TGC: What are your ambitions in the sport? How would you like your career to develop?

MS: I mean, I just want to do the world's biggest races. I think that's my dream target to be in the Tour, things like that, senior World Championships, and be competitive I think, that would be, for me, a really good outcome. I think seeing my mum compete at the world stage, I mean, to be able to do that as well would be pretty cool. Just do that, it's fairly simple. Every step, you just don't know how far you're going to go so you're carrying on with the next step. Obviously, you're trying to make it Pro-Conti and World Tour, which obviously as you get older is a bit harder. But then when you get to there, things change again, and you don't know how you're going to compete in that field or compare or where you're going to sit. Things could go even better from there. Yes, pretty open to it, that's the main goal is to be in those big races.


Continental level cycling is, what's the word, volatile. Like, everyone's just fighting for year contracts.


TGC: How does it work with Canyon? At that level, do you sign yearly deals or is it longer term than that?

MS: Continental level cycling is, what's the word, volatile. Like, everyone's just fighting for year contracts and obviously, way less money than the World Tour and Pro-Conti guys are on. It's a really kind of-- you've got to be in it, not for the love, but it is like a sacrifice at some point. In Canyon, we're easily one of the strongest teams in the UK and well-budgeted, but it's still not like it was in the "heyday" like three, four years ago, with NFTO and One Pro, and Madison and Rapha and teams like that. It's a pretty harsh climate at the moment, that's to be expected.

It literally is just year by year at our level. Even at Pro-Conti World Tour, it’s still only two years and we all know how fickle sport can be in that sense, how disposable riders are, really. Get rid of one person, there'll be another. Good climate, waiting in the wings to come up. Just take it as it is, but that's sport, isn't it?


I'm doing coaching with Duchy Coaching as well at the moment, as something to do on the side, obviously you've still got a lot of time as a full-time bike rider.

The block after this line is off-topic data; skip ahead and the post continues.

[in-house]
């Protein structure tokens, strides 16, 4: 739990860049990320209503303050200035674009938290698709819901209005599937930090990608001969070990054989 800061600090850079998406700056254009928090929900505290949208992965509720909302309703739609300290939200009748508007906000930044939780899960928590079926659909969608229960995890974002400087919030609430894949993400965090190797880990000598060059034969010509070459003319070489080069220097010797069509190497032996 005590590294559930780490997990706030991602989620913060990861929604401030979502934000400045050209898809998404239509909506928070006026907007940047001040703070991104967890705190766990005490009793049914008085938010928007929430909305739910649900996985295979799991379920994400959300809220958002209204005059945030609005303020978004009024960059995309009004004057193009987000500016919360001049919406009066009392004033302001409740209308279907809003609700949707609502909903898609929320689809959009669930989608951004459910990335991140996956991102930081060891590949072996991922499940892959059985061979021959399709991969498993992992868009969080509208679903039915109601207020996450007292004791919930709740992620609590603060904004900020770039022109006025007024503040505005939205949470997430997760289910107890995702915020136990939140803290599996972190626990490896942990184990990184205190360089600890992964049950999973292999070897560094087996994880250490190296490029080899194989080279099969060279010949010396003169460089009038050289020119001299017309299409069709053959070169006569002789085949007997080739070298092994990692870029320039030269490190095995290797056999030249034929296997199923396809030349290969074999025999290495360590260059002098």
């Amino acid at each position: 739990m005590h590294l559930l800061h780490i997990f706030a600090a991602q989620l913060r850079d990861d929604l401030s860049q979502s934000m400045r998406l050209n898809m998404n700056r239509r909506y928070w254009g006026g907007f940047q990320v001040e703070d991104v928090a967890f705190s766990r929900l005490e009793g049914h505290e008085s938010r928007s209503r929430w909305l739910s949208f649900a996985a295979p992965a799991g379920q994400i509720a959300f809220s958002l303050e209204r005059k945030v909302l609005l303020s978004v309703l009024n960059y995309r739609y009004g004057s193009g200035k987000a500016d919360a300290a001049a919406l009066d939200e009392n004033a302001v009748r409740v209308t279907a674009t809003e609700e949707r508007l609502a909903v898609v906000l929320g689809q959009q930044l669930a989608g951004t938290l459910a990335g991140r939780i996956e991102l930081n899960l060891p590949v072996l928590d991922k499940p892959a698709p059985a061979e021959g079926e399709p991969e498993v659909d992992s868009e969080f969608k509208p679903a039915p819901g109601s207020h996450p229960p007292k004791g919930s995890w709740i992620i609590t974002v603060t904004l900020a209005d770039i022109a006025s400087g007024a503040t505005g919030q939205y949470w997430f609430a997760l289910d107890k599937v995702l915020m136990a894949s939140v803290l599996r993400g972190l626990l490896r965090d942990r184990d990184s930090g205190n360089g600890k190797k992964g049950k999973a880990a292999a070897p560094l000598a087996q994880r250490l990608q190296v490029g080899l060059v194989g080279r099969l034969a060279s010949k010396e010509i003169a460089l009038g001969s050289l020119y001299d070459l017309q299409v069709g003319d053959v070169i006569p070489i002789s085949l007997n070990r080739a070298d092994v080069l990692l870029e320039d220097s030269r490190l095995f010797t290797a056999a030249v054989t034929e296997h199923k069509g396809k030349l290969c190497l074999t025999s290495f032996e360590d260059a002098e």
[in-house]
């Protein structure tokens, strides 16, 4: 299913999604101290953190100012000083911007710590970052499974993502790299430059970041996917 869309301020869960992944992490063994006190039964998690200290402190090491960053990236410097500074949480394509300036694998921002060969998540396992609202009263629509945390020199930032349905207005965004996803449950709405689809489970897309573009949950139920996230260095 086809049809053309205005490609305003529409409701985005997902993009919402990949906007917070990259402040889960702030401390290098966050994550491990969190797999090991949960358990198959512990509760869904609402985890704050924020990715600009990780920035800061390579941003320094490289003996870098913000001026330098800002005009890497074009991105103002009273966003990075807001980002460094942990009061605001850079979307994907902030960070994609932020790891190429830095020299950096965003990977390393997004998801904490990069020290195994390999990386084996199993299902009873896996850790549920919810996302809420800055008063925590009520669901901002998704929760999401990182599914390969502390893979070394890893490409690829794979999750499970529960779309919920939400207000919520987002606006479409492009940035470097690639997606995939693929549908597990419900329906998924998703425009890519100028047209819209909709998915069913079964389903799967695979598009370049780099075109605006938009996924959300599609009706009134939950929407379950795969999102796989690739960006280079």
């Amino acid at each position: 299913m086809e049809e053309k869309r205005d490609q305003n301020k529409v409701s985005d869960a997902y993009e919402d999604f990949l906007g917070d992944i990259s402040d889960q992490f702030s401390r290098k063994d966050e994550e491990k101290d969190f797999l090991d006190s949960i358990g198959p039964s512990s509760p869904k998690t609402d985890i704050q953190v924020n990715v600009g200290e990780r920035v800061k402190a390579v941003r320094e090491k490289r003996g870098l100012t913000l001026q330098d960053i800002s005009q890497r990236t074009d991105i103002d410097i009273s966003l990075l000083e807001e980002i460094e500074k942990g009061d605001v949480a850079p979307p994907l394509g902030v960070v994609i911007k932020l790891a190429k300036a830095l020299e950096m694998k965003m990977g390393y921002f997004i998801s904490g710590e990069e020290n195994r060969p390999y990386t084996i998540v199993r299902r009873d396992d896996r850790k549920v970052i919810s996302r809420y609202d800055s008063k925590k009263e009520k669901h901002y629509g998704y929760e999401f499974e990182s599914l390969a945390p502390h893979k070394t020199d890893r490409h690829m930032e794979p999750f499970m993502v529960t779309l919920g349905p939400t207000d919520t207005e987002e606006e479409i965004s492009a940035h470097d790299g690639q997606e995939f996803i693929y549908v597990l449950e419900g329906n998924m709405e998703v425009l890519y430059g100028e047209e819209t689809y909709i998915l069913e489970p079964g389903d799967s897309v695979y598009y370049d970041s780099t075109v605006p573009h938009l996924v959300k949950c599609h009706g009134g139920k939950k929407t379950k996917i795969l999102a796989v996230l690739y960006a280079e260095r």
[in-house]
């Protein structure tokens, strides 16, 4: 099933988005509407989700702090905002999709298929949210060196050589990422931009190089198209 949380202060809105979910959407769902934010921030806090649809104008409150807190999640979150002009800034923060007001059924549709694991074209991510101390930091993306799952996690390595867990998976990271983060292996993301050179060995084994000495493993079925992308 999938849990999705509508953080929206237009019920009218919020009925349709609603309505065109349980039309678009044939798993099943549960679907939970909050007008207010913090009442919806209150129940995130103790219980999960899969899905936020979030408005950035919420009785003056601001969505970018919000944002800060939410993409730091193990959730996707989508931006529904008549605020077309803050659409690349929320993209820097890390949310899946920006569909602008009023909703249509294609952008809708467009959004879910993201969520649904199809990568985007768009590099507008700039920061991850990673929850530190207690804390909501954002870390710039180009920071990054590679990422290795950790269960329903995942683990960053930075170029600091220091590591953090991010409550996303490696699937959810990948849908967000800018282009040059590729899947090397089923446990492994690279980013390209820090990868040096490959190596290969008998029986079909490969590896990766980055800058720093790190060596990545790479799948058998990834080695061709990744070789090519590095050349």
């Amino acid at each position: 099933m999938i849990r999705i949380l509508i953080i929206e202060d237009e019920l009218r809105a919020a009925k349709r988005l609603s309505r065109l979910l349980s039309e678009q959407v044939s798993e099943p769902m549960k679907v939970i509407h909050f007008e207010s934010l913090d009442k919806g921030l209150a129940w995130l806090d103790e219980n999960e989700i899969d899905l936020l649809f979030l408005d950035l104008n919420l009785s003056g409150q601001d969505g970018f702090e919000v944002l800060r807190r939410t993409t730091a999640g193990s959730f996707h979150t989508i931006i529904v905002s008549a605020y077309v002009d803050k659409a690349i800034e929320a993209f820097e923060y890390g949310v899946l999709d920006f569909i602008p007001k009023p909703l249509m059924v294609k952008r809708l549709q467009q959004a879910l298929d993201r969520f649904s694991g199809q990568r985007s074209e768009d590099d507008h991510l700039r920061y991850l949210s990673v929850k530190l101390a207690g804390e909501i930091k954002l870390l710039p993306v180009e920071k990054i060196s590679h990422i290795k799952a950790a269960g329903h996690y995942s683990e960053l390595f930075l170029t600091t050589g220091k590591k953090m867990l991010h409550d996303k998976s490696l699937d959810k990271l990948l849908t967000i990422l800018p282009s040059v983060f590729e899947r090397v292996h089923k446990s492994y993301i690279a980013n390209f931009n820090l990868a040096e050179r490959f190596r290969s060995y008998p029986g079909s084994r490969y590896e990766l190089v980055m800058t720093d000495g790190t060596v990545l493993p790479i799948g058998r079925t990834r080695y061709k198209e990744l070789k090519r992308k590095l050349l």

TGC: Do you ever think about your career after cycling?

MS: Yes. I mean, I haven't had a proper think to be honest. I'm quite open to many things. I'm doing coaching with Duchy Coaching as well at the moment, as something to do on the side, obviously you've still got a lot of time as a full-time bike rider. I'm helping quite a few younger riders as well, which is interesting, giving my feedback on what mistakes I did when I was a junior under 23, and trying to help them through the experiences I've been through. I don't know if I'll go into that field or something completely different. I'd say it's fairly—really hard to know what's going to happen, but I'm quite happy trying to do this for as long as I can. Financially, I think that's the big one, isn’t it, for everyone.


It is quite hard at this level, especially at this age. You've got to commit to not having the usual mid-20s life.


TGC: It sounds like a lot of young riders live at home for as long as they can until they just make enough money to be able to move out.

MS: Yes, I'm quite in a lucky position that I've got a house with ex-Madison Genesis rider, George Pym. We share a house with quite a few others, but I mean, it is quite hard at this level, especially at this age. You've got to commit to not having the usual mid-20s life.

TGC: Last one, any thoughts about having a crack at that Everesting record again?

MS: Yes, that's ongoing. There will be another crack at it, definitely this year.

TGC: The gradient of the climb you were doing just looked horrendous.

MS: Yes, it is horrendous! I've sorted out my gears now, so it's just the case of testing and then choosing the right moment. I've got a bit more volume to do in terms of 6.5, 7-hour rides going into it which is just helping in racing as well. Yes, I'm really excited to give that another crack, to be honest. It probably gave me more traction and kudos and things like that, whatever you want to call it, than anything I've done. Yes, it'd definitely be good to try and break the world record, although it is outrageous!

The GC would like to thank Max for taking the time to talk about his life and racing ambitions.

We wish him and his team, Canyon dhb SunGod, every success for the season.